Thursday, 2 October 2014

Wink Lorch's Jura

Our love of Jura wine increases slowly but inexorably. At first, it seemed rather repellant but as we always say what you may hate has the potential to become something you love; only indifference is likely to endure.

Jura certainly has a claim to be one of the world's most interesting wine-producing areas. It is small, relatively remote and has tremendously characterful indigenous grape varieties including Savagnin, Melon a queue rouge (a local variant of Chardonnay), Poulsard and Trousseau . There are others however about which growers keep quiet: Argant, Gueuche Noir, Mezy, Enfarine, Petit and Gros Beclan (aka Peloursin), Reze, Sacy Blanc, Peurion and Corbeau are also grown even if they are not indiginous.

Jura has also not been industrialized or even commercialized to any degree.Its wines are not widely available. They need to be sought-out. The people of the region also seem to be characterful, unspoilt and interesting. Besancon was the scene of a terrible massacre after the revolution. The town remained royalist and suffered so badly for it that it has never really recovered. Great Jurassiens have included Pierre-Joseph Prudhon, Victor Hugo, Gustave Courbet, Louis Pasteur (rather important for wine the world over) the Lumiere brothers and in our day, Raymond Blanc who writes a warm forward to this new - ish book by the eminent wine writer Wink Lorch.

The Jura received excellent coverage in Andrew Jefford's 'The New France' but this is the first entire book we know of in English given over to the region and excellent it is too. We have mentioned it already in this blog but were side-tracked by the fact we were to spend the summer in Italy and so have needed to give our attention to Ian D'Agata's no less welcome 'Native Wine Grapes of Italy'. Now we are able to return to 'Jura Wine' and give it our full attention and appreciation.

It is a tremendous achievement of years of research and study. One cannot imagine any stone that has been unturned but Wink Lorch knows one or two and apologizes in the very few instances where her knowledge is not completely authoritative. In short, everything down to the occupations of the Jura winemakers' siblings is included so as to make the book what one imagines is the last word on the subject - at least for the time being. Of course the world of wine is moving very fast these days and we hope that Wink Lorch will have the opportunity to keep this marvelous treasure chest of information up to date in further editions.

We hope so but getting the first edition onto the market was difficult. It was self-published via a Kickstarter campaign to which we were proud to have contributed. It was Chambers Wines of New York in the person of Sophie Barrett who invited those on their mailing list to participate. It has been well worth it from everybody's perspective.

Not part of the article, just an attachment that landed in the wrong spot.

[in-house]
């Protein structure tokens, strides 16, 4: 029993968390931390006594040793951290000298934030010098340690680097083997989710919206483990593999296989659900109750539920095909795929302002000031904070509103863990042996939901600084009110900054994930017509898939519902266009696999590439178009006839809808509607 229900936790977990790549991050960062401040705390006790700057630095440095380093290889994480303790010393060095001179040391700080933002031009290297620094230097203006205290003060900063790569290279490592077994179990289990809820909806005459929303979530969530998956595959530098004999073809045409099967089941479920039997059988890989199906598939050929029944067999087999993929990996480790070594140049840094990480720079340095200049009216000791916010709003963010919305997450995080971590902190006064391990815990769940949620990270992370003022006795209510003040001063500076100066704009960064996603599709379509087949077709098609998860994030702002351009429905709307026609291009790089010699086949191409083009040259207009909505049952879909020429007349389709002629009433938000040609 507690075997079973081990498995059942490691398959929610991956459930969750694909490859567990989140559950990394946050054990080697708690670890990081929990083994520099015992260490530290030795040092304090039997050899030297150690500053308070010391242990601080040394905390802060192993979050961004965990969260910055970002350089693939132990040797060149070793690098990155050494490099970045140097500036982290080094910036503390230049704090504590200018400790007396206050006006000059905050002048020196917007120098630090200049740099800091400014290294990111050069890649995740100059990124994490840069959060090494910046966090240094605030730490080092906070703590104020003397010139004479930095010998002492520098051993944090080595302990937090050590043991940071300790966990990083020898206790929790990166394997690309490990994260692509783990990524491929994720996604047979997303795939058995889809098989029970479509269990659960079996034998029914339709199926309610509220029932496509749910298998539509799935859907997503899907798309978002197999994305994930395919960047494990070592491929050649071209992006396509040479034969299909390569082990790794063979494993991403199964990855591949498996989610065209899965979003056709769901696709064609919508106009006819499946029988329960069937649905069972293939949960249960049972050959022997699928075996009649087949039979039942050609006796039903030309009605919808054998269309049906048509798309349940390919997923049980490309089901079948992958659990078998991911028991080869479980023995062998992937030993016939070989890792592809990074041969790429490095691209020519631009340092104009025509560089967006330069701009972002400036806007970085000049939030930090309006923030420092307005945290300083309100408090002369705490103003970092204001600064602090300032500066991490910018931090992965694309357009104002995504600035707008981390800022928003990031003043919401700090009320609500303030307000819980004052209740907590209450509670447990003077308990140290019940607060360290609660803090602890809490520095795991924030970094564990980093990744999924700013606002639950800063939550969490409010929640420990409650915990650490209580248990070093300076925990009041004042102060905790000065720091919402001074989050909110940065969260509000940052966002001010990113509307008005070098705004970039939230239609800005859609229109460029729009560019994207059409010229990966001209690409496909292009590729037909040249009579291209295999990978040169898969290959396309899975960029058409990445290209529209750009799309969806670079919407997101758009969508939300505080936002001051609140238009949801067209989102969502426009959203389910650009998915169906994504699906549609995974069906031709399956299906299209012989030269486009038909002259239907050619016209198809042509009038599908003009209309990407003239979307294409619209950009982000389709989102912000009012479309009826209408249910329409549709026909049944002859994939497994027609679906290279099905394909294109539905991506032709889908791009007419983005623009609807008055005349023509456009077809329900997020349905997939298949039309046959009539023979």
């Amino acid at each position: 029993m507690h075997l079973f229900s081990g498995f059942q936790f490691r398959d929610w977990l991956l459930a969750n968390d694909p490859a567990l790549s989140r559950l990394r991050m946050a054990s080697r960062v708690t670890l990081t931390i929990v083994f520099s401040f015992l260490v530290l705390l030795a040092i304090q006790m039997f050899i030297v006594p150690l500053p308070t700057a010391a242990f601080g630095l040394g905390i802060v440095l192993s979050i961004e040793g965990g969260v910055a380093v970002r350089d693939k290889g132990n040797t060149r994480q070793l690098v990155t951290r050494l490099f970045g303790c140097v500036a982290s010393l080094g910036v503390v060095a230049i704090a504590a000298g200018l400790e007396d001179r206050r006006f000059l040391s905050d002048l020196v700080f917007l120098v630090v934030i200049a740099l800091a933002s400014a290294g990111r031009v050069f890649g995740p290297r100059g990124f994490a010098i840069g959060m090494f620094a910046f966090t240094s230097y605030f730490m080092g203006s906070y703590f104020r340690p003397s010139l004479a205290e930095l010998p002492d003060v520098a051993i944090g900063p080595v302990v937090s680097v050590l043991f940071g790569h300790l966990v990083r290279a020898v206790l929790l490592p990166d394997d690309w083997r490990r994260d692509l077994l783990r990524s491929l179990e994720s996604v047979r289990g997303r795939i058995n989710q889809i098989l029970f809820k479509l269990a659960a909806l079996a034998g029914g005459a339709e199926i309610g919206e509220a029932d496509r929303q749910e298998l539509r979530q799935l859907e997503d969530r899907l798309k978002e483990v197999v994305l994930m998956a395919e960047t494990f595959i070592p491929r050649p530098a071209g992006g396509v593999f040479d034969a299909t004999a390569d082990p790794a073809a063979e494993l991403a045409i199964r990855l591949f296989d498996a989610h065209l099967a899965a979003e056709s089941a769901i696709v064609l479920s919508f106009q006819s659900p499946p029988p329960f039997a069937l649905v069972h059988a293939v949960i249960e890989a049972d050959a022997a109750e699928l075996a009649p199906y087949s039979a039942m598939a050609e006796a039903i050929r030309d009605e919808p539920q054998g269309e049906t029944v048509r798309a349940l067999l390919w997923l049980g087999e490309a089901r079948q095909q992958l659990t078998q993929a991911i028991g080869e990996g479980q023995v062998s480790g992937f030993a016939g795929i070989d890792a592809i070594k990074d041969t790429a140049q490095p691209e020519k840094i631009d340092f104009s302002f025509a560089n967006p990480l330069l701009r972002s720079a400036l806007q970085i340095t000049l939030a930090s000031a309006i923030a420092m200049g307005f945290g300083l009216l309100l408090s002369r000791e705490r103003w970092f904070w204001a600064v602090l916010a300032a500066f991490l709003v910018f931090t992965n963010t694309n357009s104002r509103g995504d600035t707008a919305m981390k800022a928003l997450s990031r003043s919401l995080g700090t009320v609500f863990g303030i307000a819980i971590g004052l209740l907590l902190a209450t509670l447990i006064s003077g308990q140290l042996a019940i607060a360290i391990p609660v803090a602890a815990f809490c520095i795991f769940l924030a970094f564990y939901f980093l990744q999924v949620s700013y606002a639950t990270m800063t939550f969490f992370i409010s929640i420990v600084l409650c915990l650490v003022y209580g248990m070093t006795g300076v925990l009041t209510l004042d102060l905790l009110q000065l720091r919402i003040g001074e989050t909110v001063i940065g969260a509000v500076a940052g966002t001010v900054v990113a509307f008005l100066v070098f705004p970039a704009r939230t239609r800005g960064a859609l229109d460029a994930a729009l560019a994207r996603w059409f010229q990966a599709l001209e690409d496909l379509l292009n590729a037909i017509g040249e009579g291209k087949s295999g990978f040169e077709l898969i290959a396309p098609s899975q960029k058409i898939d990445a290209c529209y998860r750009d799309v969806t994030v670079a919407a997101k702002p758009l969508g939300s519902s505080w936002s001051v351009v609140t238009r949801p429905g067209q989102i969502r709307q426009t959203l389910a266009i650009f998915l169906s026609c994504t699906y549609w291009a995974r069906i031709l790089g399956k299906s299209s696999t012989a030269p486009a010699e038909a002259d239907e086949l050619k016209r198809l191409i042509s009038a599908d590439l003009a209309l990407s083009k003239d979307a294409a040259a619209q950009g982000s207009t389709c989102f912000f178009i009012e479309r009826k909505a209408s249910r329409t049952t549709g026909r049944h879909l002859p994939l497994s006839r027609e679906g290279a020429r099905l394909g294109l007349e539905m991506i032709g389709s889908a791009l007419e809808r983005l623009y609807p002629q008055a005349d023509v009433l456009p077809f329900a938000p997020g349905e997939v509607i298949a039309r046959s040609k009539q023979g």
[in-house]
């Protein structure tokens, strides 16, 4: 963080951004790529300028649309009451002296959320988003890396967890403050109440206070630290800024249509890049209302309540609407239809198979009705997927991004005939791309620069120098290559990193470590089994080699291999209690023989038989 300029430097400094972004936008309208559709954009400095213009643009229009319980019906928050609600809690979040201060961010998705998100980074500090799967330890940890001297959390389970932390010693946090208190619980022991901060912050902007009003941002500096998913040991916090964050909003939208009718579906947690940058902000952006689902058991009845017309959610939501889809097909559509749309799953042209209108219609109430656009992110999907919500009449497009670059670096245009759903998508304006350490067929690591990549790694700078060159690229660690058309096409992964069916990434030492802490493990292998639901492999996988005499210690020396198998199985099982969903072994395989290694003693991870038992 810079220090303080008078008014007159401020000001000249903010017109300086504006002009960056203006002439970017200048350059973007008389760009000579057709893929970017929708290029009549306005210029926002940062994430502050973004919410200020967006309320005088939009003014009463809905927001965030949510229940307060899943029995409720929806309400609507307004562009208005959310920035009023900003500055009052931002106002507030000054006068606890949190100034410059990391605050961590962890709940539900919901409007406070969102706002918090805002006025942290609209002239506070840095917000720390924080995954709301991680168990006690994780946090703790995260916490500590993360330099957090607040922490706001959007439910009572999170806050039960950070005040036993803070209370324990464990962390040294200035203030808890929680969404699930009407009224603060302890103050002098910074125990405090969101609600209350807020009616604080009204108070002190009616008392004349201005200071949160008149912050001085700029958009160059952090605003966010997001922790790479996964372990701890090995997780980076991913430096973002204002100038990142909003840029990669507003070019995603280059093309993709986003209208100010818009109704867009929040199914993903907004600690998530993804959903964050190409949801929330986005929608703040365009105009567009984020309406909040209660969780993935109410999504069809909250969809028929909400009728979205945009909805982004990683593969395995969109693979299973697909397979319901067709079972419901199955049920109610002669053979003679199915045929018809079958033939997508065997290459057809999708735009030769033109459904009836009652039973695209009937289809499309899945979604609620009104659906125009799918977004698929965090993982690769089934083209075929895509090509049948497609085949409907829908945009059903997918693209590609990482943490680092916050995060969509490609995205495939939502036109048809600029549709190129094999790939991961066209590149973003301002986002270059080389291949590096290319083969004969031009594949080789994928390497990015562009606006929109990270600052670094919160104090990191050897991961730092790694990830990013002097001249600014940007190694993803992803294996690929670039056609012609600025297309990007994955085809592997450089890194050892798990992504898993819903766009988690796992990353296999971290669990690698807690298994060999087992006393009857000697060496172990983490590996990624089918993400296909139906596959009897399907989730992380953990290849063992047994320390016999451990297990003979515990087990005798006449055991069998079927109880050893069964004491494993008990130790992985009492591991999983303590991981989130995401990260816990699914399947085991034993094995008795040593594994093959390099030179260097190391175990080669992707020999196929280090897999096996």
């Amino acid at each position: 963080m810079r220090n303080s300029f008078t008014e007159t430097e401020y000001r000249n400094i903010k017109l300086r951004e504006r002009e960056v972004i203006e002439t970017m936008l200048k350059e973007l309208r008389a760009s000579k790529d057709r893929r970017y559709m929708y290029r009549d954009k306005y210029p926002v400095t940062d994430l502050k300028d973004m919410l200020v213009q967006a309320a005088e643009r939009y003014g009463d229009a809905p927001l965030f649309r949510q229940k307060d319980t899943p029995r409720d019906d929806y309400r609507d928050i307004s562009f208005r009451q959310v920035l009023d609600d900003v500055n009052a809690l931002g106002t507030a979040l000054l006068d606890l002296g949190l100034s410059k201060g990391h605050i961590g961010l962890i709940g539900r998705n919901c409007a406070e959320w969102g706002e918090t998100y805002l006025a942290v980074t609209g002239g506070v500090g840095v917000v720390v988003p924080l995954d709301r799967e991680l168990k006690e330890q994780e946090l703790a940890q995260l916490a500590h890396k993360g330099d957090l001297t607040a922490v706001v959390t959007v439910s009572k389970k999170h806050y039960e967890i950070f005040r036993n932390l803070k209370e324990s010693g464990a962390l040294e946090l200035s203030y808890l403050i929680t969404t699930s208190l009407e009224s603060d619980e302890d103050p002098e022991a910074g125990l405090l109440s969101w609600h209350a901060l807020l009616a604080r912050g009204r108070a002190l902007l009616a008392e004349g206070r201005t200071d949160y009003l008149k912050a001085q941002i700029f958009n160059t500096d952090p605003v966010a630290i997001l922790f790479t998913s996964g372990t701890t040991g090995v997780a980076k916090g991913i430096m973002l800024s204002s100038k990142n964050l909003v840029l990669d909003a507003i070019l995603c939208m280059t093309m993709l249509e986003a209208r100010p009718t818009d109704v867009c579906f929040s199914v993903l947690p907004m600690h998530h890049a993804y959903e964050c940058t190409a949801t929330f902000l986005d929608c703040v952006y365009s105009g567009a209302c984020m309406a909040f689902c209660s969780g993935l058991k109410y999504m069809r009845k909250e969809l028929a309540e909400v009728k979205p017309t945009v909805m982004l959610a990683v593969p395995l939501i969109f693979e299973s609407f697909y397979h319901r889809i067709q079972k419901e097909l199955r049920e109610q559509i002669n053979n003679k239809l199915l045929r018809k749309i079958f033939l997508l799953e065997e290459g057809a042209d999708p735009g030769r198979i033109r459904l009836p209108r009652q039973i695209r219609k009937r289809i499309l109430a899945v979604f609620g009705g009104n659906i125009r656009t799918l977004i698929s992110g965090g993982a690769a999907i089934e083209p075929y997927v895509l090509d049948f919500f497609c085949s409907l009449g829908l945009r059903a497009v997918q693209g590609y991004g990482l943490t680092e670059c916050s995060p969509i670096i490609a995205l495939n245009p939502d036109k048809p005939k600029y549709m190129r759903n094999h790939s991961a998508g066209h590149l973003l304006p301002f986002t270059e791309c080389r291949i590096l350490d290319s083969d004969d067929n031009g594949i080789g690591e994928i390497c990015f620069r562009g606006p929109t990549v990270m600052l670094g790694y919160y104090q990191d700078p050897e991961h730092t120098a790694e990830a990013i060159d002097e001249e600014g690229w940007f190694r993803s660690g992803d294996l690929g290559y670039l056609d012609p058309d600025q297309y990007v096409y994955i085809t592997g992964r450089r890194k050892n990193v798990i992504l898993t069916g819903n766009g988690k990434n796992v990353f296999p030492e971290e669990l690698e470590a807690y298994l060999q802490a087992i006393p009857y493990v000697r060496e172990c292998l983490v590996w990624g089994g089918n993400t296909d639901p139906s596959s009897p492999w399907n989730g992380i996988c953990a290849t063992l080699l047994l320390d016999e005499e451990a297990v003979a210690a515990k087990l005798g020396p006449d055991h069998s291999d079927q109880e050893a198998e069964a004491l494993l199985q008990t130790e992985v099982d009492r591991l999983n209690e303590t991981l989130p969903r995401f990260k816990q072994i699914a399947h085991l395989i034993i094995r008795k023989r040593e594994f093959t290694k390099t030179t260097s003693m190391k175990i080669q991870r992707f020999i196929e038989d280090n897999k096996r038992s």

We hope the book will encourage wider appreciation of Jura wine and also others to publish works on wine-growing areas in need of closer attention.This is a model example of how to do it!

Slotovino cash prize competition, 2014.

We were so chuffed with our blend of Solaris and Mueller Thurgau being also found in a respected and serious vineyard such as Sedlescombe (see the two posts below) that we wondered what other home blends might work.

Should we hold another Slotovino competition? The last one in 2012 was for the first person to find out what grapes went into the S. Korean red wine 'Happy Day'.

An American gentleman from Rockville, MD was actually able to tell us that one of the grapes was Campbell Early and we sent him the cash prize of 100 Korean Won. This time we could have entrants suggest hitherto untried blends and choose the most resonant one. Perhaps L'En de l'oeil and Koshu to make a beautifully fragrant white for example or a red from maybe Groppello and Corvina. You see, it doesn't have to be exotic, and now we mention it why hasn't someone blended Groppello with Corvina already?

Look out for the announcement of this 2014 edition; once again there will be a munificent cash prize.

No-spray vines - post scriptum

Can you make out the print on the label, dear Slotovino reader? It is the back label of Sedlescombe's white wine from 2013. What does it say under 'Varieties'? Can you see 'Solaris and Rivaner'?

If you have read our last post (the one just below this one) you might remember in Trento this summer we found lots of Solaris and it was not to our taste being rather too sweet for what was not intended as a dessert wine. We cut it with some disappointingly acidic Mueller Thurgau to make something - to our surprise - quite drinkable. We even recommended this as a  home blend in case by some extreme coincidence anyone found themselves with two opened bottles at the same time: one of Solaris and one of Mueller-Thurgau.